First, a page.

However, despite the limitations, the job figures, published regularly, are considered a reliable indicator of the health of the economy. They provide a measure, however imperfect, both for the electorate and the government with which to evaluate the government’s performance.

This is in sharp contrast to India. Given that there are no unemployment or other social security benefits, few Indians, except for the very rich and those voluntarily out of the work-force (such as those preparing for competitive exams), can afford to remain unemployed. In such a scenario, the unemployment figure is not the right statistic to judge the health of the economy.

In reality, most people lacking education or otherwise unable to find quality employment, go into self-employment or move into the informal sector, which dominates the Indian economy. Depending on the definition used (number of employees, nature of ownership, legal status), the informal sector accounts for 60-80 % of the total non-farm workforce. Manufacturing, trade and construction absorbing large number of the workforce are mainly informal in nature.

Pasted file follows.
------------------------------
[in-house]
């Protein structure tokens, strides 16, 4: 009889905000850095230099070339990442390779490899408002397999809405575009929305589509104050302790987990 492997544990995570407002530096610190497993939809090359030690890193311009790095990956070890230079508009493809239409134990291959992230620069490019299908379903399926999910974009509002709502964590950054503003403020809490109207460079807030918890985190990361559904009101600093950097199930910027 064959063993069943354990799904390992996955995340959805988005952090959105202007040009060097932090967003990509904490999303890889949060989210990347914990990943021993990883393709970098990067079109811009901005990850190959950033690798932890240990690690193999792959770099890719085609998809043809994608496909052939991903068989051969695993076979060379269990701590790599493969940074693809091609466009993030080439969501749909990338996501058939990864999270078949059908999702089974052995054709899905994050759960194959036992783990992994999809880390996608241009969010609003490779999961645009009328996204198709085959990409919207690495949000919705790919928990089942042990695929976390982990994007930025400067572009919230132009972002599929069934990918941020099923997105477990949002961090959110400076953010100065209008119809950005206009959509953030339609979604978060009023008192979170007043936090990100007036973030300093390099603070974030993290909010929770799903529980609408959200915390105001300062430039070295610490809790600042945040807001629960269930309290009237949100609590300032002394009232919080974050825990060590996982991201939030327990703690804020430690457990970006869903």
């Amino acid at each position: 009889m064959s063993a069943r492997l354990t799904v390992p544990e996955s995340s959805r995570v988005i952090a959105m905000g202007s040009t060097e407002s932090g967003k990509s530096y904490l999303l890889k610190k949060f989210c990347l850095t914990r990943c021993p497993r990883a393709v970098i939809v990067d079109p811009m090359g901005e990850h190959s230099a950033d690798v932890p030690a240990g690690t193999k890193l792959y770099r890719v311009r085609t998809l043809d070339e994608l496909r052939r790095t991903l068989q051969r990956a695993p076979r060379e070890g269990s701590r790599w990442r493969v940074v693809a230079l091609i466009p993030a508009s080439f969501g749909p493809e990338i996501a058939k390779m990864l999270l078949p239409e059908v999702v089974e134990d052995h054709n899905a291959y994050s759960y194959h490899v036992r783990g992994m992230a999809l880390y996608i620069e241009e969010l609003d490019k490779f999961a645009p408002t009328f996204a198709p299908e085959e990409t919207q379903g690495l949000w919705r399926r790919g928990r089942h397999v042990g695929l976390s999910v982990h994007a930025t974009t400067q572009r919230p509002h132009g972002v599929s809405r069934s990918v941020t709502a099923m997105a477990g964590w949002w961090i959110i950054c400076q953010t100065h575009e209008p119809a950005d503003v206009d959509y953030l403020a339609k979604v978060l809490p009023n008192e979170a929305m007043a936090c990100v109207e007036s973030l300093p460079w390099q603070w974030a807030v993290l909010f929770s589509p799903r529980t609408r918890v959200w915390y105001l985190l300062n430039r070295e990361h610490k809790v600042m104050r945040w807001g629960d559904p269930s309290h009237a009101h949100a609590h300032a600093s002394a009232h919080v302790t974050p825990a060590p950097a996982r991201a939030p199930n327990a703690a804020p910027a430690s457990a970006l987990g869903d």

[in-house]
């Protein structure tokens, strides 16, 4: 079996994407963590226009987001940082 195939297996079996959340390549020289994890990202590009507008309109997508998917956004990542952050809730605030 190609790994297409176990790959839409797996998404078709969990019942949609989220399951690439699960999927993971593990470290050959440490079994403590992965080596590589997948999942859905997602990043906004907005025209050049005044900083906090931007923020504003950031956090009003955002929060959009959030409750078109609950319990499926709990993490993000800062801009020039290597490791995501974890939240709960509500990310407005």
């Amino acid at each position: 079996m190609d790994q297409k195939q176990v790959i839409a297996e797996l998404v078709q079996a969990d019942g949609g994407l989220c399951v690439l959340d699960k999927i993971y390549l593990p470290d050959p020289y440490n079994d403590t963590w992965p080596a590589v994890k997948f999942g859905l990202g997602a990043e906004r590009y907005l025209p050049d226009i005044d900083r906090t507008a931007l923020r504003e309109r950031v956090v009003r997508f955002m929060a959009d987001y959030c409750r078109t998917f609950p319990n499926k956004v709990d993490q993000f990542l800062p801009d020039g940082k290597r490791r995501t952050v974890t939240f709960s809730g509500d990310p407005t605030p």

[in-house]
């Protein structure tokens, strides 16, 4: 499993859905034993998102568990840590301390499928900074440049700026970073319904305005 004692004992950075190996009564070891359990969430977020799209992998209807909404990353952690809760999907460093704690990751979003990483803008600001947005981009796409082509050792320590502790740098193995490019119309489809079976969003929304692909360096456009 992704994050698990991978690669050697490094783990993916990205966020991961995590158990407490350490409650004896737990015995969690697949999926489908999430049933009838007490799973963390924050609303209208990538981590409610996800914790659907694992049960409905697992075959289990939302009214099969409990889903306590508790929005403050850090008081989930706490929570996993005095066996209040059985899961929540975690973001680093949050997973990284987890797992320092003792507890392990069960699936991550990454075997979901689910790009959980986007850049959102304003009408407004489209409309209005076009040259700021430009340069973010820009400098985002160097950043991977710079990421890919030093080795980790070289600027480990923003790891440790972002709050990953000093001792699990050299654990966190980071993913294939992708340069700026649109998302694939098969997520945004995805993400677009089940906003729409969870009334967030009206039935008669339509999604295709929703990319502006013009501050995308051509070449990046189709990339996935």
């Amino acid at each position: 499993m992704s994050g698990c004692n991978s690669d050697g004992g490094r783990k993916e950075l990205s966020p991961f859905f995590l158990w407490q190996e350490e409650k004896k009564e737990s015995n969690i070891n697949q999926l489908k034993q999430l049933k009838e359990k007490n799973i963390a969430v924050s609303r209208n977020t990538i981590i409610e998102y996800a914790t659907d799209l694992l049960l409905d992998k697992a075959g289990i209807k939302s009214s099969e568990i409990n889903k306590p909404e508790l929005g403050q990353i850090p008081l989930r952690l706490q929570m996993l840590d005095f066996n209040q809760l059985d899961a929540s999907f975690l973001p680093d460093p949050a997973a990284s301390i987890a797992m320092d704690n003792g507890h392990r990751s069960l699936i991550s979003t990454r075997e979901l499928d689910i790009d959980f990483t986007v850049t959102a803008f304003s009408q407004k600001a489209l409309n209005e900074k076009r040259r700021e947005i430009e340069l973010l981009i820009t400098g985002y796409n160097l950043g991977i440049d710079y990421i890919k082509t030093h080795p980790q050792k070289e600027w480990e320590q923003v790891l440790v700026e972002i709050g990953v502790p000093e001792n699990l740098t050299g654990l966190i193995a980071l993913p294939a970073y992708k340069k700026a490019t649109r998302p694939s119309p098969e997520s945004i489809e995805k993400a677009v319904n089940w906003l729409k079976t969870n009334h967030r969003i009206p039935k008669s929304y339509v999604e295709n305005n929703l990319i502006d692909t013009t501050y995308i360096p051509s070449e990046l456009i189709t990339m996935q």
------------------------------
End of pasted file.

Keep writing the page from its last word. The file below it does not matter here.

This lack of choice is what explains the deceptively low unemployment rates in India ranging from a high of 4-5 percent, and going as low as 2.2 % during 2011-12 under UPA-2. Figures which would be considered as indicating near full-employment in developed economies.

Instead of unemployment, the real issues in India are underemployment and low quality of employment. Underemployment results when where far too many people are engaged than are required or when people not able to find regular work at desired wages.  The vast number of people captured in the NSSO reports under the category of self-employed belong to this category.